Not only is using a credit card an easy way to purchase groceries, goods and other essential items, but it also may be an effective strategy for building a strong credit score. Still, reaching for your credit card to make payments or peer-to-peer transfers through Venmo, PayPal or other apps may be more expensive than you think.
When you sign up for a credit card, its issuing bank must disclose the interest and fees you must pay. Before linking your credit card to a payment app, though, should understand the cost of credit.
What is cost of credit?
If you use your credit card to make a $100 purchase, you are essentially borrowing $100. The cost of credit is everything you must pay when repaying your $100 loan. In addition to interest and fees from your credit card company, your credit costs may include third-party transactional fees and other expenses.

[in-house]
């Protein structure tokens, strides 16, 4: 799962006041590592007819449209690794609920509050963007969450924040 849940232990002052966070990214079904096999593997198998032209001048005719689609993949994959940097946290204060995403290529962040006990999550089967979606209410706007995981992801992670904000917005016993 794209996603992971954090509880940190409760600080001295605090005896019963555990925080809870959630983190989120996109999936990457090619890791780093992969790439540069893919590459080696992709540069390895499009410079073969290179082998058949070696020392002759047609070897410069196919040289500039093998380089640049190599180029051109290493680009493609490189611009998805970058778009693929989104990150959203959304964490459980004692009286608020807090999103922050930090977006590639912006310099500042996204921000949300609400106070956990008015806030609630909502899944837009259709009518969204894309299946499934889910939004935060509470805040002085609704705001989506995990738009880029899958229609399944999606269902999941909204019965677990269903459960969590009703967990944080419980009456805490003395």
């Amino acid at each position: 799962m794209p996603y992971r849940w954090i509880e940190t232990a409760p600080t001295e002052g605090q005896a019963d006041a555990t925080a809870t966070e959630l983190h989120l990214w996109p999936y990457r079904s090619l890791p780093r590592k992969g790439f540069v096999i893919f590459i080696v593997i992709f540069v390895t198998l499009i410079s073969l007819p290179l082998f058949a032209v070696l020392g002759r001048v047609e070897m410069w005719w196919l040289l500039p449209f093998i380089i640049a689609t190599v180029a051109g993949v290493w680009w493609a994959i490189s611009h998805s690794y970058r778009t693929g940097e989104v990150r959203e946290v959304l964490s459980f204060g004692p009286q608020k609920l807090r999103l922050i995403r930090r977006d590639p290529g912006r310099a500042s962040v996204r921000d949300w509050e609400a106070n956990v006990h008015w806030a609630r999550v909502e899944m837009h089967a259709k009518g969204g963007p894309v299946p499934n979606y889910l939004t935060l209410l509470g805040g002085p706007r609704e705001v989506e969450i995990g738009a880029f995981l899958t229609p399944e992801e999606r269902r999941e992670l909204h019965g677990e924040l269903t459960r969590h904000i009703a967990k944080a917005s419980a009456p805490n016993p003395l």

Why do payment apps increase your cost of credit?
Venmo, PayPal and other payment apps typically charge you a fee of roughly 3% to use the service. How the payment app processes your transaction, though, may result in even higher fees. For example, processing the transaction as a cash-like transfer instead of an ordinary purchase may cause you to pay higher fees than normal for essentially a cash advance.
How does Truth in Lending Act help you?
The federal Truth in Lending Act requires your credit card company to disclose the costs of using payment apps before you complete a transaction using your credit card. The Act also requires the financial institution to notify you of promotional or introductory rates.
Ultimately, if the credit card issuer does not clearly disclose the cost of credit for using payment apps, it may be in violation of the TILA.